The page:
Anan (Ānanda), this Buddha King Mountains and Seas whose Reaches of Wisdom are Unrestricted (Sengai’e Jizai Tsū’ ō nyorai) will be praised and admired for his merits by all the Buddhas of the ten directions who are as boundlessly numerous as thousands of myriads of myriads of times the number of grains of sand in the Ganges.

Then the World Honoured One, wishing to reiterate the significance of what he had said, expressed it in the form of a metric hymn.

I now say, in the midst
of the clerical community (sō, sangha),
that Anan (Ānanda) who holds to the Dharma
will make offerings to all the Buddhas,
after which he will realise
the correct enlightenment.
His name will be
the Buddha King Mountains and Seas
whose Reaches of Wisdom are Unrestricted (Sengai’e Jizai Tsū’ ō nyorai).
The terrain whereupon
he will depend for an existence
will be immaculately pure
and will have the name
of The Victorious Banner
that Stands Forever.
He will through his teaching
convert as many bodhisattvas
as there are grains of sand in the Ganges.
This Buddha will have
such an all-embracing majesty
that his renown will fill
all the ten directions of the universe.
His lifespan will be incalculable.
But because he pities
all sentient beings,
his Dharma, in its correct form,
from which one will be able
to attain enlightenment (shohō),
will perpetuate
for twice the length of his lifetime,
and, when his Dharma
becomes a routinised,
liturgical formality (zōbō),
it will perpetuate
for twice as long
as the correct form of the Dharma.
He will sow the seeds
of the cause and karmic relationships
of the path of Buddhahood
of as many individuals
as there are grains of sand in the Ganges.

Then, in the assembly, eight thousand bodhisattvas, who had newly resolved their intention to attain enlightenment, all had this thought: We have never yet heard any of the bodhisattvas whose wisdom is all-embracing have such an announcement of their future Buddhahood conferred upon them. What were the reasons and karmic circumstances for those people who exerted themselves to attain the highest stage of the teaching of the individual vehicle (shōjō, hīnayāna) through listening to the Buddha or the intellectual seekers (shōmon, shrāvaka) to have received such a confirmation?

At that moment, the World Honoured One, who was aware of what was going on in the minds of these bodhisattvas, told them the following: All you sons of good birth, both Anan (Ānanda) and myself were together in the presence of the Buddha Sovereign of Relativity (, shūnyatā). (The word relativity (, shūnyatā) has often been translated as “vacuity”, “void”, or “nothingness”. However, relativity does not deny our perception of existence as we experience it, but implies that the whole of existence and its constituent elements are analogous to the Lotus Flower as the archetype of the interdependence of cause, concomitancy and effect, even though this mechanism is not always apparent, and, at the same time, these elements of causation are changing every instant. Relativity (, shūnyatā) as a concept fundamentally denies any possibility of a static physical existence. All dharmas are relative and depend on all sorts of other dharmas, in order to be present. This word relativity (, shūnyatā) also implies the immateriality of our thoughts and ideas (sangai, triloka).) At the same time, we had vowed to attain the unexcelled, correct, and all-embracing enlightenment (anokutara sanmyaku sanbodai, anuttara-samyak-sambodhi). Anan (Ānanda) has always been dedicated to great learning, whereas for his part he had always committed himself to zeal and diligence. This is why I Shākyamuni have been able to realise the unexcelled, correct, and all-embracing enlightenment, while Anan (Ānanda) has always preserved my Dharma. And, again in the future, he will retain the source of the Dharma (hōzō) of all the Buddhas. Also, he will transform through his teaching and bring a multitude of bodhisattvas to an inner realisation. Such is Anan’s (Ānanda) original vow and the reason why I have agreed to bestow on him this announcement of his future attainment to Buddhahood.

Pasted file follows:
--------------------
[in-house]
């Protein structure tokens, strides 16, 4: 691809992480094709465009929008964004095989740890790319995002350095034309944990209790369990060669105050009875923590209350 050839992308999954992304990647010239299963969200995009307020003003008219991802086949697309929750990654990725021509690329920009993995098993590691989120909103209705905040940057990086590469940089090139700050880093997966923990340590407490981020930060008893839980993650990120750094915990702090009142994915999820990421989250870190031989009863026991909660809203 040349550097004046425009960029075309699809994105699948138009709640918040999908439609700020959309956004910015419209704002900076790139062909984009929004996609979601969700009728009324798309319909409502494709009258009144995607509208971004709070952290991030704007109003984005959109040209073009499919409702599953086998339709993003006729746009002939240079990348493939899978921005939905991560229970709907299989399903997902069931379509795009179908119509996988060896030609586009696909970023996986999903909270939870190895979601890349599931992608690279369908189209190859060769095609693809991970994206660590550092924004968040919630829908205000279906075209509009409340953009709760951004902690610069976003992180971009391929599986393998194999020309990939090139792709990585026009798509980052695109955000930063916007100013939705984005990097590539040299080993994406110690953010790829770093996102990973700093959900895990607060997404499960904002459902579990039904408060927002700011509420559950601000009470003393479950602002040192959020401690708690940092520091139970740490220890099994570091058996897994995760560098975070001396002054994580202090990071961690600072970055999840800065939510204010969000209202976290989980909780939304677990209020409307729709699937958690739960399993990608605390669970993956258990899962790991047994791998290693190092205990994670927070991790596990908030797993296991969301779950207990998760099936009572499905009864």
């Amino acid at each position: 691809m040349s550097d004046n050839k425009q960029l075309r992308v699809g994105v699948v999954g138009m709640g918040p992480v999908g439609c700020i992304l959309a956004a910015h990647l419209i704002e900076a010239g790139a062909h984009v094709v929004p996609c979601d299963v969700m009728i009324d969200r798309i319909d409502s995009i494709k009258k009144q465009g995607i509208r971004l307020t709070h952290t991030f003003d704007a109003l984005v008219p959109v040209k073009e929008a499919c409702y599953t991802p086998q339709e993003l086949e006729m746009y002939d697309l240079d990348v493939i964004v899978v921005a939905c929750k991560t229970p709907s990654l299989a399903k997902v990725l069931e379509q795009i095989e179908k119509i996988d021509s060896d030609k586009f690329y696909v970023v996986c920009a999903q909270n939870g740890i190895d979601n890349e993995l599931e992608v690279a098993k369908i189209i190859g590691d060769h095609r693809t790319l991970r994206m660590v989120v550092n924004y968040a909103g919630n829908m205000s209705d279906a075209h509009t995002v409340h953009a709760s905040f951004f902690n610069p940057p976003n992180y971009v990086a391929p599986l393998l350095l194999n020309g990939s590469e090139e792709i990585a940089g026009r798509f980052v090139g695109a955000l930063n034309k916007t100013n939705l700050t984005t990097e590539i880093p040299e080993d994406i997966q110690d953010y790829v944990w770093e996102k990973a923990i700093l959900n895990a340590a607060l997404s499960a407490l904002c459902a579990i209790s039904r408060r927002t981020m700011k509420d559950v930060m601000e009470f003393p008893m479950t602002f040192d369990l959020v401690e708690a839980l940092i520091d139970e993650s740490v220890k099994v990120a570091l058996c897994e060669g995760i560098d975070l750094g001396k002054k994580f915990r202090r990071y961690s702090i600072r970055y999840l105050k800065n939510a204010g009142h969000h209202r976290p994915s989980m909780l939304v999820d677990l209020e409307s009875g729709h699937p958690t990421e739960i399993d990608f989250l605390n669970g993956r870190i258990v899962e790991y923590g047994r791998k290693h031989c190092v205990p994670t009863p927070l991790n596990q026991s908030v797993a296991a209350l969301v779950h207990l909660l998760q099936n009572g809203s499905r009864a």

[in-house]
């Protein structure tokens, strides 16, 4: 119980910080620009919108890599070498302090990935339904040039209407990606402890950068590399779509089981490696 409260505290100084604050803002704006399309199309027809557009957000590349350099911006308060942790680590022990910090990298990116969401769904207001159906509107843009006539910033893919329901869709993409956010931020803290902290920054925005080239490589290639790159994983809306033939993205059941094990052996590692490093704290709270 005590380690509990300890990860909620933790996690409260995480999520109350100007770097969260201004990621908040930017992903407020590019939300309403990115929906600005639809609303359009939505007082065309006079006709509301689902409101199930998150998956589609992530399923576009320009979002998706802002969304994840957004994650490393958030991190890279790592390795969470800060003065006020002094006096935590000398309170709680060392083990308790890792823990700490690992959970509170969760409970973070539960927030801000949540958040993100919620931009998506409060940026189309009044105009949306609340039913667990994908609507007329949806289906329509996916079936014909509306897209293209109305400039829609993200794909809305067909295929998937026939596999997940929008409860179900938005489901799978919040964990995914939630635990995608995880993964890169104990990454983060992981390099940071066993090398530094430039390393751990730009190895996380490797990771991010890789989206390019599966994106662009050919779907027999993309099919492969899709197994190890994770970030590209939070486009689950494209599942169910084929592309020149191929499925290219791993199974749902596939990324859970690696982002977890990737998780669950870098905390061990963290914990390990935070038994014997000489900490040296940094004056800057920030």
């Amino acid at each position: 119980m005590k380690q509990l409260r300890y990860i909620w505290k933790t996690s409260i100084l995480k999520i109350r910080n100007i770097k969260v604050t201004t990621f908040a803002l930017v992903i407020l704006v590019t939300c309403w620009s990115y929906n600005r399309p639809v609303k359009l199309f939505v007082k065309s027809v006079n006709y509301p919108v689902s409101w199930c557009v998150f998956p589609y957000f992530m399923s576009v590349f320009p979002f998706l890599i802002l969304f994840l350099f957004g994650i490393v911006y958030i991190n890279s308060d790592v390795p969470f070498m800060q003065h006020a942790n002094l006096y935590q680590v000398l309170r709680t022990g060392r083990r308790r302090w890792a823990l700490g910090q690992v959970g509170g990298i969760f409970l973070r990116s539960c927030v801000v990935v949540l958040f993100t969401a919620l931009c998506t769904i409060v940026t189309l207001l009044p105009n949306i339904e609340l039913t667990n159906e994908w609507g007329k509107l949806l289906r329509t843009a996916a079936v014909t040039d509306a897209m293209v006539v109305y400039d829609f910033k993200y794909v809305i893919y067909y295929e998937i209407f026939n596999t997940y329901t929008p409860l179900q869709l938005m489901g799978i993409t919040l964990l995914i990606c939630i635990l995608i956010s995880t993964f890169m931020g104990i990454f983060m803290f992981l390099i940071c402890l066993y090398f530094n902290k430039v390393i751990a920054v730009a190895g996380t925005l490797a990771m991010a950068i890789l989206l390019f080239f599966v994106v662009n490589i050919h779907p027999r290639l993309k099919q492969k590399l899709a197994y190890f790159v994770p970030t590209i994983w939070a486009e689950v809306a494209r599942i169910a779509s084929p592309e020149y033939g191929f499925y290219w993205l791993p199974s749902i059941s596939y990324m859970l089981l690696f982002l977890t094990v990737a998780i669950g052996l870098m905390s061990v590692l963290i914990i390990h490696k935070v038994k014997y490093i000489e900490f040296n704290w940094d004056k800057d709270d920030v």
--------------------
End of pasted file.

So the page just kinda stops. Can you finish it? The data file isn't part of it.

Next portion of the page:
Anan (Ānanda), who was standing face to face with the Buddha, listened to the announcement of his future Buddhahood being conferred upon him, along with the description of the adornments of his Buddha realm. His original vow had been fulfilled;, his heart was full of gladness; and he had a feeling of completeness that he had never experienced before. There and then, he remembered the source of the Dharma (hōzō) of incalculable thousands of myriads of myriads of Buddhas of the past. which he could bring to mind without obstacle whatsoever. It was as though he had only just heard these dharmas. Also, he recognised his original bodhisattva vow.

Then, at that moment, Anan (Ānanda) expressed himself in the form of a metric hymn.

The World Honoured One
is really extraordinary.
He has brought back to my memory
the Dharma of all the Buddhas
from my past.
It gives me the impression
that I have only heard these Dharmas
this very day.
Now, I have no doubts at all,
and I am firmly set
upon the path of enlightenment.
As a recourse,
in order to assimilate
the Dharma of the Buddhas,
I serve and wait upon
the Buddha Shākyamuni.

Then afterwards, the Buddha addressed Ragora (Rahula): In future ages you will substantiate the fruition of Buddhahood (sabutsu). You will be known by the name of the Tathāgata who stands upon the Flower of the Seven Precious Materials (Tōshippōke nyorai) (which are 1) gold, 2) silver, 3) lapis lazuli, 4) crystal, 5) agate, 6) ruby, 7) cornelian), worthy of offerings, correctly and universally enlightened, whose knowledge and conduct are perfect, completely free from the cycles of living and dying, yet with a complete understanding of the realms of existence, the master who brings the passions and delusions of sentient beings into harmonious control, the teacher of humankind and the deva (ten), the Buddha, and the World Honoured One.